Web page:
Vail mountaineer’s effort to break Davenport’s 14er ski record triggers debate |

Vail mountaineer’s effort to break Davenport’s 14er ski record triggers debate

Jon Kedrowski skis down Castle Peak, a 14,000-foot peak southwest of Aspen, this winter during his effort to climb and ski the Colorado peaks higher than 14,000 feet in elevation in one season.
Jon Kedrowski/courtesy photo |

Vail mountaineer Jon Kedrowski isn’t taking credit for climbing and skiing all of Colorado’s 14,000-foot peaks in one season (thus breaking the record of Aspen mountaineer Chris Davenport) but he’s comfortable claiming one hell of an accomplishment.

Kedrowski started his quest to tackle the 57 tallest peaks as quickly as possible when he journeyed up and skied down Mount Elbert on Jan. 4. Five months later, on June 4, he ventured into Davenport’s backyard in Pitkin County with what he felt were two final peaks to accomplish the feat.

He climbed and skied Snowmass Peak on June 5 without a hitch.

“That left Capitol (Peak) for me to do,” he said.

“I was bummed out at the end that there was so much criticism.”Jon Kedrowski, Vail mountaineer

He ventured up the difficult peak June 12 but didn’t feel the conditions were right for skiing. He returned two days later but found there wasn’t enough snow to ski from the summit. He skied what would be a hair-raising route for nearly every skier, the Secret Chute, but he didn’t ski from the summit.

He later posted on his website, “It is finished,” which touched off the latest round of social media storm that started about halfway through his effort. Some stops on his journey didn’t pass muster with the mountaineering community.

“People can get critical,” Kedrowski said.

Cranked up in April and May

Kedrowski, 37, is a mountaineer who isn’t shy about publicizing his accomplishments. He has written books about climbing and sleeping on Colorado’s fourteeners as well as climbing and skiing the summits of 20 volcanoes in the Pacific Northwest. He hits the speaking tour hard and maintains websites on his projects. That high profile also opens him up to scrutiny.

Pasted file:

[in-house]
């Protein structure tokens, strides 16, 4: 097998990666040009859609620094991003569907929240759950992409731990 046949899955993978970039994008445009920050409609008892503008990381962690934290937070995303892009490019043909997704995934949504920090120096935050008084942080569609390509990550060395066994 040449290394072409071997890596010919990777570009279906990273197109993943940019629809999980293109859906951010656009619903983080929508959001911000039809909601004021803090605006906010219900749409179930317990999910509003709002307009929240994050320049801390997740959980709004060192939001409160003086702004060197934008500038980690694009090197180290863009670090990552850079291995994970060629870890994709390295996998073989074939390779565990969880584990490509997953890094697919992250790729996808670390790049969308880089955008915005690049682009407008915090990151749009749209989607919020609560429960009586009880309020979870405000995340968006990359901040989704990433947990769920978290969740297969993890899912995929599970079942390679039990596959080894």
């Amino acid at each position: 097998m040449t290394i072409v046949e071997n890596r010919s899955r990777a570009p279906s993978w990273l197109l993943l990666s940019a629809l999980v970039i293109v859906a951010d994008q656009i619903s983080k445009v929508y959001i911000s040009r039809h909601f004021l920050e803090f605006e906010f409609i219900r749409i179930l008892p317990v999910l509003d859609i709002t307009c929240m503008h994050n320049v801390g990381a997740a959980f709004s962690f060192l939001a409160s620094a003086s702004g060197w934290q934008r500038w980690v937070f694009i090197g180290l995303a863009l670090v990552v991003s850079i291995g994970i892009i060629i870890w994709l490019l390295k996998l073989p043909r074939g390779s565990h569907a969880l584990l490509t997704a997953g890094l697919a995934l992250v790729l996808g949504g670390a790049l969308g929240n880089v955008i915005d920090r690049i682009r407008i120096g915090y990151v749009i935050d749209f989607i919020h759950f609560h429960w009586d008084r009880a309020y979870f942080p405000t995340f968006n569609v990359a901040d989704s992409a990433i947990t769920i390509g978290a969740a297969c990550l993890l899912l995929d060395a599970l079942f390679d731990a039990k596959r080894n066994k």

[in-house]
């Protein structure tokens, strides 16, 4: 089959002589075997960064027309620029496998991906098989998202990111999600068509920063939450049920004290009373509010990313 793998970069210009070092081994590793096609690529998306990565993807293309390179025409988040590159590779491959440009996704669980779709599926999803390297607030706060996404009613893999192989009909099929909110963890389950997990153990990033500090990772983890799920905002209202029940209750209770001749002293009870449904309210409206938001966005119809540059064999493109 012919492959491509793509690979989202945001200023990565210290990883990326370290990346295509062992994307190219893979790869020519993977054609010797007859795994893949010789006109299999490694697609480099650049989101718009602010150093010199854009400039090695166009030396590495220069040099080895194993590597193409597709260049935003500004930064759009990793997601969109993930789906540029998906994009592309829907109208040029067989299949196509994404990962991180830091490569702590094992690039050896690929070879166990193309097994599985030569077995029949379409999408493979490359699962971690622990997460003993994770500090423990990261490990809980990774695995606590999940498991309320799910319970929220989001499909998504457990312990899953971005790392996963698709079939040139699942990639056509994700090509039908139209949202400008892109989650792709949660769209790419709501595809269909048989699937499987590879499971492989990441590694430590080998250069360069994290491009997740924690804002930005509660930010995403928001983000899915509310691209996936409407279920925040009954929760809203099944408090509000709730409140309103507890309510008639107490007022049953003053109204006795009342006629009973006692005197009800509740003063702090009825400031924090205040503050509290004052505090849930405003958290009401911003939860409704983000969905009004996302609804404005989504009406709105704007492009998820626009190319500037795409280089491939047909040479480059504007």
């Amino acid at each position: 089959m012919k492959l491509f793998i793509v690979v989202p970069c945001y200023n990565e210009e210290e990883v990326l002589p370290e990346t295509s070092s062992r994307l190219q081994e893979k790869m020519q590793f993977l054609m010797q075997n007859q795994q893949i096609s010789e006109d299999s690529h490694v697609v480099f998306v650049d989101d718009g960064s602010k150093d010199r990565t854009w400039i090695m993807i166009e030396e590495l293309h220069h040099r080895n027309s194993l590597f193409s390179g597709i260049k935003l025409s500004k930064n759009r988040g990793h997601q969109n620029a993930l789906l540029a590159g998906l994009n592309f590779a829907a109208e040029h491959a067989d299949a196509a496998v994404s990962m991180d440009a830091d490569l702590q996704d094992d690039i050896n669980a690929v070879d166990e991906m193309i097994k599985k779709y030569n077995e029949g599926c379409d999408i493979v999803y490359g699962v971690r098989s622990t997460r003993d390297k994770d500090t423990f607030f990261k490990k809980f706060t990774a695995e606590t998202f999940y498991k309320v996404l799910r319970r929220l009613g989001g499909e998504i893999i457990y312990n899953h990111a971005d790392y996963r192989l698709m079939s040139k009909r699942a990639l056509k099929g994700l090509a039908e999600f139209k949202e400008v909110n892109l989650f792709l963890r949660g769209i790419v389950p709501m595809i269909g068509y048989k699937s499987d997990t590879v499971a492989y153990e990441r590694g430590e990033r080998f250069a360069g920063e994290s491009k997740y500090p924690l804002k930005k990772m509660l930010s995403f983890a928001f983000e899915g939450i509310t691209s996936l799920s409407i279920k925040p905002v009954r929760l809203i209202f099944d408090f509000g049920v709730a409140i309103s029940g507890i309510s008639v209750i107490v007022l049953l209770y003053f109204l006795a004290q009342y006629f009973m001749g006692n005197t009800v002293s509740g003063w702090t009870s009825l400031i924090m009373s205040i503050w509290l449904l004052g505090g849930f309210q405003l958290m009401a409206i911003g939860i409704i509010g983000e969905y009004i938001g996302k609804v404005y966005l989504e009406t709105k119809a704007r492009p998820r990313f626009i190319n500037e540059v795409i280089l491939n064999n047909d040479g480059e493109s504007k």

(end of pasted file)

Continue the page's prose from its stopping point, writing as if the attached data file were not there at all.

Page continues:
Kedrowski got interested in trying to break Davenport’s record of climbing and skiing the big peaks. Davenport accomplished the feat in 362 days between Jan. 22, 2006 and Jan. 19, 2007. Kedrowski wanted to complete them in one season rather than two.

In hindsight, he said, he started slower than he should have. He tackled five peaks in January, another five in February and 10 in March. He cranked up his efforts in April and May, crossing 33 peaks off the list during the two months. Nevertheless, it left him with too many peaks to climb and ski in too short of time before the snow melted off.

It was during the big push in April and May that observers started casting doubts on mountaineering websites.

Doubters emerged

Kedrowski said he thinks weekend warriors were casting doubt on his ability to climb and ski that many peaks in a short amount of time. In their own experiences, they get sore after tackling a peak and require several days to recover, he said. He’s learned how to eat right and take care of his body so he can endure multiday efforts, just as Davenport did, he noted.

Some people looked at the photos he was posting online as a trip log and questioning how he could have skied from the summit of this peak or that peak when it looked barren. In other cases, observers said his claims lacked proper photo evidence. There also were demands that he start carrying a Satellite Personal Tracker or similar device so his locations could be verified.

Kedrowski said he initially took the criticism in stride and didn’t worry too much about it. He was comfortable with his effort and accomplishments. Climbing to the summit of the 57 peaks was no problem.

“Almost every single one I skied from the top,” he said.

One of the exceptions was Wetterhorn, a peak he said no one can ski from the summit.